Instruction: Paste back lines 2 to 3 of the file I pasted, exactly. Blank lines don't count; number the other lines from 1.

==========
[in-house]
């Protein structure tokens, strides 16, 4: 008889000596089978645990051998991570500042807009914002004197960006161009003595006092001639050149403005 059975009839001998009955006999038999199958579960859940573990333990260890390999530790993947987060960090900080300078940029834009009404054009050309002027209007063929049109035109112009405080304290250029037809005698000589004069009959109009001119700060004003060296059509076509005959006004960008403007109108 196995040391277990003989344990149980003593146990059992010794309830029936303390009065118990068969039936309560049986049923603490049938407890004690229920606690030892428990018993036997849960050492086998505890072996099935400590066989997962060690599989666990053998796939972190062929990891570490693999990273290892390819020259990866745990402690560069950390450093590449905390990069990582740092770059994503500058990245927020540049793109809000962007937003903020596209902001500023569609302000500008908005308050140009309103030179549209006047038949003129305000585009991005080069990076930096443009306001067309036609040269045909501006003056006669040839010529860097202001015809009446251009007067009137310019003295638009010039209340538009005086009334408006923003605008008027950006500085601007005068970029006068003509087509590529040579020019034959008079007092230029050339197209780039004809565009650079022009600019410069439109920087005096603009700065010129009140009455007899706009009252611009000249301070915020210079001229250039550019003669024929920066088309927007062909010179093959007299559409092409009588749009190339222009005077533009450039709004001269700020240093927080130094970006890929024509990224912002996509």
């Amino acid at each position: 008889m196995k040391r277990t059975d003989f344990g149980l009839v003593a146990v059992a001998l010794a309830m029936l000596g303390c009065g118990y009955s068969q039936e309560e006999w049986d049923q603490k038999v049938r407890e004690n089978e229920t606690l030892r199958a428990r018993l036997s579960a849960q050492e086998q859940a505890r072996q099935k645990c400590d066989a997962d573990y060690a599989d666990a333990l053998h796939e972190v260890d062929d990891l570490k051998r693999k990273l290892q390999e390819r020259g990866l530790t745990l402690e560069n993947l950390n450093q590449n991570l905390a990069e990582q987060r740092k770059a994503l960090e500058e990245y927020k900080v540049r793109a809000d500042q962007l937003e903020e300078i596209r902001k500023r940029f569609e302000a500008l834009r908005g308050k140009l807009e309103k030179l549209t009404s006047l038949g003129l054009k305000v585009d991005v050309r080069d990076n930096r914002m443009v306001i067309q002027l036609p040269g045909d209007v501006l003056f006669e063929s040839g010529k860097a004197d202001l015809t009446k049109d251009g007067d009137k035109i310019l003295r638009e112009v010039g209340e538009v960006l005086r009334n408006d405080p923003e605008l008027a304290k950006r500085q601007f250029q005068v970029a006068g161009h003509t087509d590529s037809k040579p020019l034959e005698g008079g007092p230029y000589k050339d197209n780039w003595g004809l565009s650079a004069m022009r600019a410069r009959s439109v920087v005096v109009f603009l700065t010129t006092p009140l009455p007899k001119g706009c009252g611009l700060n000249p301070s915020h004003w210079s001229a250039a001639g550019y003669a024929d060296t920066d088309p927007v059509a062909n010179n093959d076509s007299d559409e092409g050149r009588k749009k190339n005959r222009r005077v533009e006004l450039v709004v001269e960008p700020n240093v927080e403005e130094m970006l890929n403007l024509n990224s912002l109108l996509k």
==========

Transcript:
């Protein structure tokens, strides 16, 4: 008889000596089978645990051998991570500042807009914002004197960006161009003595006092001639050149403005 059975009839001998009955006999038999199958579960859940573990333990260890390999530790993947987060960090900080300078940029834009009404054009050309002027209007063929049109035109112009405080304290250029037809005698000589004069009959109009001119700060004003060296059509076509005959006004960008403007109108 196995040391277990003989344990149980003593146990059992010794309830029936303390009065118990068969039936309560049986049923603490049938407890004690229920606690030892428990018993036997849960050492086998505890072996099935400590066989997962060690599989666990053998796939972190062929990891570490693999990273290892390819020259990866745990402690560069950390450093590449905390990069990582740092770059994503500058990245927020540049793109809000962007937003903020596209902001500023569609302000500008908005308050140009309103030179549209006047038949003129305000585009991005080069990076930096443009306001067309036609040269045909501006003056006669040839010529860097202001015809009446251009007067009137310019003295638009010039209340538009005086009334408006923003605008008027950006500085601007005068970029006068003509087509590529040579020019034959008079007092230029050339197209780039004809565009650079022009600019410069439109920087005096603009700065010129009140009455007899706009009252611009000249301070915020210079001229250039550019003669024929920066088309927007062909010179093959007299559409092409009588749009190339222009005077533009450039709004001269700020240093927080130094970006890929024509990224912002996509």
């Amino acid at each position: 008889m196995k040391r277990t059975d003989f344990g149980l009839v003593a146990v059992a001998l010794a309830m029936l000596g303390c009065g118990y009955s068969q039936e309560e006999w049986d049923q603490k038999v049938r407890e004690n089978e229920t606690l030892r199958a428990r018993l036997s579960a849960q050492e086998q859940a505890r072996q099935k645990c400590d066989a997962d573990y060690a599989d666990a333990l053998h796939e972190v260890d062929d990891l570490k051998r693999k990273l290892q390999e390819r020259g990866l530790t745990l402690e560069n993947l950390n450093q590449n991570l905390a990069e990582q987060r740092k770059a994503l960090e500058e990245y927020k900080v540049r793109a809000d500042q962007l937003e903020e300078i596209r902001k500023r940029f569609e302000a500008l834009r908005g308050k140009l807009e309103k030179l549209t009404s006047l038949g003129l054009k305000v585009d991005v050309r080069d990076n930096r914002m443009v306001i067309q002027l036609p040269g045909d209007v501006l003056f006669e063929s040839g010529k860097a004197d202001l015809t009446k049109d251009g007067d009137k035109i310019l003295r638009e112009v010039g209340e538009v960006l005086r009334n408006d405080p923003e605008l008027a304290k950006r500085q601007f250029q005068v970029a006068g161009h003509t087509d590529s037809k040579p020019l034959e005698g008079g007092p230029y000589k050339d197209n780039w003595g004809l565009s650079a004069m022009r600019a410069r009959s439109v920087v005096v109009f603009l700065t010129t006092p009140l009455p007899k001119g706009c009252g611009l700060n000249p301070s915020h004003w210079s001229a250039a001639g550019y003669a024929d060296t920066d088309p927007v059509a062909n010179n093959d076509s007299d559409e092409g050149r009588k749009k190339n005959r222009r005077v533009e006004l450039v709004v001269e960008p700020n240093v927080e403005e130094m970006l890929n403007l024509n990224s912002l109108l996509k």